International Harvester in World War Two / WWII
1902- 1985 (For combined farm
implement and truck operations.)
Navistar International continues to make what used to be IH trucks today.
International Harvester started producing motor vehicles with the
"Auto Buggy" in 1907, and built the first 100 at the McCormick Works in
Chicago, IL, before moving production to Akron, OH in 1908.
Production moved once again in 1922 to Springfield, OH with a second
plant added in Fort Wayne, IN a year later. The 13,622 M4 Half
Tracks were built at the Springfield facility from October 1942 through
January 1944. Most of the trucks built by International were used
by the Navy or Marine Corps or became part of the Lend-Lease program.
International Harvester World War Two / WWII Production Numbers /
Statistics: (1,123) M-1-4 1/2 Ton 4x4 Utility Trucks, (10,450)
M-2-4 One Ton 4x4 Trucks, (unknown small amount) M-3-6 1&1/2 Ton 4x4
Trucks, (36,320 approximate) M-5-6 2&1/2 Ton 6x6 Cargo
Trucks, (4,460) H542-9 M425/ H542-11 M426 Five Ton 4x2 tractors, (5,290) M5 13 Ton High Speed Tractors (Artillery Prime Movers),
and (13,622) M4 Half Tracks. This list is what one can
normally find for the contribution of International Harvester during the
Second World War. The group of products listed below is not
mentioned but was found in the magazine advertisement from WWII as shown
below. While several of the items listed overlap there are some
items not normally associated with International for this period.
Torpedoes, Aircraft Cannons, 20mm Oerlikon Gun Mounts, Tractors, Airfield Command Trucks, Armored Scout
Car Hulls, Gun Loaders, Aircraft Engine Cowlings, Tank Transmissions,
Blood Bank Refrigerators, Shells, 155 mm High Speed Gun Carriages, USMC Invasion Ice
33rd in dollar value of WWII production contracts.
This is a 1909 International Harvester Auto
Wagon, its first truck. 3,441 were built in Akron, OH and it came with a 16 hp engine. Author's photo at the National Auto and Truck Museum in Auburn,
The business end of a Mark VIII aerial
torpedo. The Mark VIII was also used by PT boats but would not
have the ring around the propellers. International Harvester
produced the Mark VIII along with Pontiac Motor Division of General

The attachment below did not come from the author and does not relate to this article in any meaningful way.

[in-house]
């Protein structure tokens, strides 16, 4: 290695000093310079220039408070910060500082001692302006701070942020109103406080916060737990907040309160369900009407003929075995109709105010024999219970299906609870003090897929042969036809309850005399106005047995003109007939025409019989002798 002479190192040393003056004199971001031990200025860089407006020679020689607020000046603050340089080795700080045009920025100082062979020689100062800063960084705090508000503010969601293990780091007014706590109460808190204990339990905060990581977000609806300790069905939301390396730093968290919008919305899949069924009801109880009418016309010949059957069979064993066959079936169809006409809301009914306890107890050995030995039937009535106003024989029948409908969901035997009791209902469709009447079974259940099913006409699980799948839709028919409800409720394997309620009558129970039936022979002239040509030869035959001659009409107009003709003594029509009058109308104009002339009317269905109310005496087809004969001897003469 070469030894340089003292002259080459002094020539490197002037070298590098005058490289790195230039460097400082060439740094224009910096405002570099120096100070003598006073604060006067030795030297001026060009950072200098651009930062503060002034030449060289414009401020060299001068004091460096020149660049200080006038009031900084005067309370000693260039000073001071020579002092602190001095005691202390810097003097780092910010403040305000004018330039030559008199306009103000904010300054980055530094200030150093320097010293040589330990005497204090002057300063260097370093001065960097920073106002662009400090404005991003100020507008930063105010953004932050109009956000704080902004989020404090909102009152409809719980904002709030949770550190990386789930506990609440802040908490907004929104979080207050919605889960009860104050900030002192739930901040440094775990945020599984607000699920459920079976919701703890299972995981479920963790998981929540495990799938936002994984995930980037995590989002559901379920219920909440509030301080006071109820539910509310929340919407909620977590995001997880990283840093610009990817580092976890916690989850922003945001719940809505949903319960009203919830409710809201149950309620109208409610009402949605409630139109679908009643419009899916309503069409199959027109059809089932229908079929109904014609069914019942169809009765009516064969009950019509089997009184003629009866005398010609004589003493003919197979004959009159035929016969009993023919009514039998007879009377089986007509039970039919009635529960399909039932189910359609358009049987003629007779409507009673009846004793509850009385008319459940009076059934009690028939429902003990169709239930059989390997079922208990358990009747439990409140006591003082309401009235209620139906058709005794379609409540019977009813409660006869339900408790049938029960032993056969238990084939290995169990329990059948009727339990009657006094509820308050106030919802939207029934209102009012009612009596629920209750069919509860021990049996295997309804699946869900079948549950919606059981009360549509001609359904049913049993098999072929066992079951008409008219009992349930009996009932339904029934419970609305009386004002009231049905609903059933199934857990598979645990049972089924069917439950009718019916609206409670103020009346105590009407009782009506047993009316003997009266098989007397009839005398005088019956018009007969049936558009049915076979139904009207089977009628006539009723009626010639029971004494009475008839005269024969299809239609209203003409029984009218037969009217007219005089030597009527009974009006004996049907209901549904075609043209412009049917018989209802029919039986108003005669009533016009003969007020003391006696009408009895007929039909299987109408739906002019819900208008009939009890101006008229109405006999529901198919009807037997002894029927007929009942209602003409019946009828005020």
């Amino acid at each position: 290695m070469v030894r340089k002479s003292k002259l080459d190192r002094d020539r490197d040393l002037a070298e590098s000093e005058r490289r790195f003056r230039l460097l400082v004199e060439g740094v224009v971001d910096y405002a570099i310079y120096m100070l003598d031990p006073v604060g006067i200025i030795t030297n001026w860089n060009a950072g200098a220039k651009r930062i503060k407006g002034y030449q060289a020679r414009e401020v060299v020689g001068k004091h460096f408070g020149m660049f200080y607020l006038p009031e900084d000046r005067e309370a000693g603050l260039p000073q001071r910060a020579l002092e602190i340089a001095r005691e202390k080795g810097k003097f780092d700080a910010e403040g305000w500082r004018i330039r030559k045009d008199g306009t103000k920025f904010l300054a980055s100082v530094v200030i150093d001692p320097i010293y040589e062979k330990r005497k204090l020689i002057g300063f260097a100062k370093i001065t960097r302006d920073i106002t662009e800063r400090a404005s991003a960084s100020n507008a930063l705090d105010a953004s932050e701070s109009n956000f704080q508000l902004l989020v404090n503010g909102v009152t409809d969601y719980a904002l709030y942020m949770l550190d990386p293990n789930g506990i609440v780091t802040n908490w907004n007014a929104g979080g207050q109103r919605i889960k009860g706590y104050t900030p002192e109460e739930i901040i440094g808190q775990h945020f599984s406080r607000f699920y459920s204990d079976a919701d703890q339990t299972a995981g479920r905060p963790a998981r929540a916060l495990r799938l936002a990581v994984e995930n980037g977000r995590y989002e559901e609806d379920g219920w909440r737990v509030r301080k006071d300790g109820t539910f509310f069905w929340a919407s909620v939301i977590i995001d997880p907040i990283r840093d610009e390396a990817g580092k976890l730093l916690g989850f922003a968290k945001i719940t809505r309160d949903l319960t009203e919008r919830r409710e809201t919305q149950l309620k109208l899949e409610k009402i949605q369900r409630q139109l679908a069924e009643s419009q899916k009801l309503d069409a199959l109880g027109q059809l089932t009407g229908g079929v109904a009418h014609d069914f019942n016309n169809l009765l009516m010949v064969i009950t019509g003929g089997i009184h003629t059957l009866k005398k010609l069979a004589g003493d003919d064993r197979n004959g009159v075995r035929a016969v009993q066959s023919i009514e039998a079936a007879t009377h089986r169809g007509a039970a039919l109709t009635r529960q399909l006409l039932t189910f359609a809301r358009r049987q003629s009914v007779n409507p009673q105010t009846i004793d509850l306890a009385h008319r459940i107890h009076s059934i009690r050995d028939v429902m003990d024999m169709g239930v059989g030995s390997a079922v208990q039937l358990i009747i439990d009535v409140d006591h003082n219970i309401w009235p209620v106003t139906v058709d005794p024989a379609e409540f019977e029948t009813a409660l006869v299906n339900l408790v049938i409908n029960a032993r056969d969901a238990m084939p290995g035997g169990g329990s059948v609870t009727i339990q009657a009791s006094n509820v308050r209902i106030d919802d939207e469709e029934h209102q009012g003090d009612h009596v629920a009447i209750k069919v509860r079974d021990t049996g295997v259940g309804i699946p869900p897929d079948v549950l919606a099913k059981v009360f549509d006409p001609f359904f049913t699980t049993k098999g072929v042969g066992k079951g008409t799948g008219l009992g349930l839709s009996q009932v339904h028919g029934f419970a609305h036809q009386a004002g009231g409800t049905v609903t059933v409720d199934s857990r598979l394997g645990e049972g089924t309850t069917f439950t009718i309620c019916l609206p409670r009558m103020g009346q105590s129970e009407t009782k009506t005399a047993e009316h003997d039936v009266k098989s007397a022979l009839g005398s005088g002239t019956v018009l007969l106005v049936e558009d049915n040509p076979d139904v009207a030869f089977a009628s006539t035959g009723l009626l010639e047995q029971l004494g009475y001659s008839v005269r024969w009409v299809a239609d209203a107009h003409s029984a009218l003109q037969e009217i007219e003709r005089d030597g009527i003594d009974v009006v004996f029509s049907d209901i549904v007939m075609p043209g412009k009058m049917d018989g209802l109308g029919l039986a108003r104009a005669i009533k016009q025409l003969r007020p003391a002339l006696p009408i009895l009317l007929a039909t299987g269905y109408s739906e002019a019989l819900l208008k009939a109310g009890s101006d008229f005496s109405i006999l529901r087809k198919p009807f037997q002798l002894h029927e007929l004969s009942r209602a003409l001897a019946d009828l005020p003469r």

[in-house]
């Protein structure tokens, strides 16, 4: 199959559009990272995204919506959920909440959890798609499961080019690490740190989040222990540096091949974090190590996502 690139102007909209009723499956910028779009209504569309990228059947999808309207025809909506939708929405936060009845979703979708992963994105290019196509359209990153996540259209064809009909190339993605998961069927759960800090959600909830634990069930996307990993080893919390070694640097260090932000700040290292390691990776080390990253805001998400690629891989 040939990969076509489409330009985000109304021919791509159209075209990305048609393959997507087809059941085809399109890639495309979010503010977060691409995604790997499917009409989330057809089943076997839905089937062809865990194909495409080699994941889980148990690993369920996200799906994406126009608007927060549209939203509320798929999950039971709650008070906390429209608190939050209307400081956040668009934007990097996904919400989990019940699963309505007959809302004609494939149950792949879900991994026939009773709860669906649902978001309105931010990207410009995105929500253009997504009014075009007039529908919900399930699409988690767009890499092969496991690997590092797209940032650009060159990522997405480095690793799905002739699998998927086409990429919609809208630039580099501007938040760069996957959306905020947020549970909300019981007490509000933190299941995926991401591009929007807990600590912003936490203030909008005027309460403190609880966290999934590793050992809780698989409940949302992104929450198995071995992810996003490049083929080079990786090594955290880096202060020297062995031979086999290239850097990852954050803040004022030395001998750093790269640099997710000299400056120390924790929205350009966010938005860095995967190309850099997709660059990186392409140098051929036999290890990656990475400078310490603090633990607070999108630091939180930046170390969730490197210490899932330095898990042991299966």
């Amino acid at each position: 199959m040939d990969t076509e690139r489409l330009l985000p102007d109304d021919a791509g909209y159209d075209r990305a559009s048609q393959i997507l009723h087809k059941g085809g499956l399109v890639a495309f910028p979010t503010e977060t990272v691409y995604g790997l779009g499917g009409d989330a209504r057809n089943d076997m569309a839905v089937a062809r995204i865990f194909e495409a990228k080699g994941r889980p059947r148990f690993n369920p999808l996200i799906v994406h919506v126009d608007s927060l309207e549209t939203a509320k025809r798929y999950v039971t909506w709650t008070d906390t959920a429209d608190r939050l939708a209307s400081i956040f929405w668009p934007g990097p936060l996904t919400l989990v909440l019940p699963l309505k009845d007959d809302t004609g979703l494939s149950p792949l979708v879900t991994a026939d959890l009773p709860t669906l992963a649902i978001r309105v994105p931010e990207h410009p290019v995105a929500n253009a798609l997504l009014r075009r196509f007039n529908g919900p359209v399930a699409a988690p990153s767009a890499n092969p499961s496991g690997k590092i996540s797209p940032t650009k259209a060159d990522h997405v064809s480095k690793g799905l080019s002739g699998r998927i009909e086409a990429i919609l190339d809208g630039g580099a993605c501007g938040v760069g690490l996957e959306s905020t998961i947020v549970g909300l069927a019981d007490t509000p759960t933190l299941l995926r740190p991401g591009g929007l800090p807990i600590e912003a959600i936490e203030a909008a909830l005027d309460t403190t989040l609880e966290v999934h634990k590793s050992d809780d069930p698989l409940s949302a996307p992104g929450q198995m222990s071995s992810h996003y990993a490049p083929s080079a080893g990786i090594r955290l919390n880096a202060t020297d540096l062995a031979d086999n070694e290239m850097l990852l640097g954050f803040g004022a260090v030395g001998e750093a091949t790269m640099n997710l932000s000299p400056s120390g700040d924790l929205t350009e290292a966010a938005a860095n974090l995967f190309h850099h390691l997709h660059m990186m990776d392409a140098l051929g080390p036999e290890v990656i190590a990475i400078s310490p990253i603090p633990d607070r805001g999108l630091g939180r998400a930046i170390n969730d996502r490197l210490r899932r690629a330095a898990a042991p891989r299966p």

Motors, The Naval Torpedo Station at Newport, RI and Ameritorp
Corporation. Author's photo from the Air Force Museum.
This was one of the most complicated
and difficult weapons of WWII to build, containing 5,222 individual
parts and 1,225 assemblies. Author's photo from the Air Force
The International Harvester M-1-4 1/2 ton 4x4 trucks were used extensively by
the US Navy and Marine Corps. From the collection at the National
Military Historical Center, Auburn, IN. Author's Photo.
Due to the fact only 1,123 M-1-4 trucks were
built this is a very rare example. The Navy took 232 as cargo
trucks and 891 as ambulances.
This International Harvester M5 high speed tractor is from the
collection at the National Military Historical Center, Auburn, IN.
A 20mm Oerlikon gun and gun mount as seen on
the USS Kidd in Baton Rouge, LA. International Harvester built gun
mounts for this type weapon during the Second World War. Note that
there is space underneath the tabs around the bottom for the gunner to
place the toes of his boots or shoes to stabilize himself.
This is a quarter scale engineering model of
the International Harvester M4 Half Track that was built at Springfield,
OH during World War Two. This model is on display at the at the
National Auto and Truck Museum in Auburn,
IN. Author's Photo.
Here are four International Harvester 4x2
M425/M426 tractors with ten ton trailers in Belgium at the end of the
Second World War.
Here an International M-2-4 undergoes
testing in the winter snow.
On the right is a Marine M-2-4 and an
International TD-18 tractor on the beach at Okinawa.
Marine M-2-4s at Camp Pendleton.
The International M-2-4 in combat.
This ad here gives a listing of all the war
products International Harvester made during the war.
Half Track Military Vehicles, Torpedoes,
Artillery Prime Movers (M5s), Automatic Airplane Cannons, Oerlikon Gun
Mounts, Military Trucks, Military Tractors, Steel Products for Military
Use, Aerodrome Command Trucks, Armored Scout Car Hulls, High Speed 155mm
Gun Carriages (M5 again or is this the actual carriage for the gun?),
Gun Loaders, Airplane Engine Cowling Assemblies, Tank Transmissions,
Blood Bank Refrigerators, Shells, Gun Carriages (Again.), Adapter
Boosters (?), Trackers (? Could this be tracks?), Marine Corps Invasion Ice Chests.
What a beautiful and classic looking truck!
This is one is a 1947 International Harvester dump truck and shows what its
trucks looked like right after the Second World War.
Author's photo at the National Auto and Truck Museum in Auburn,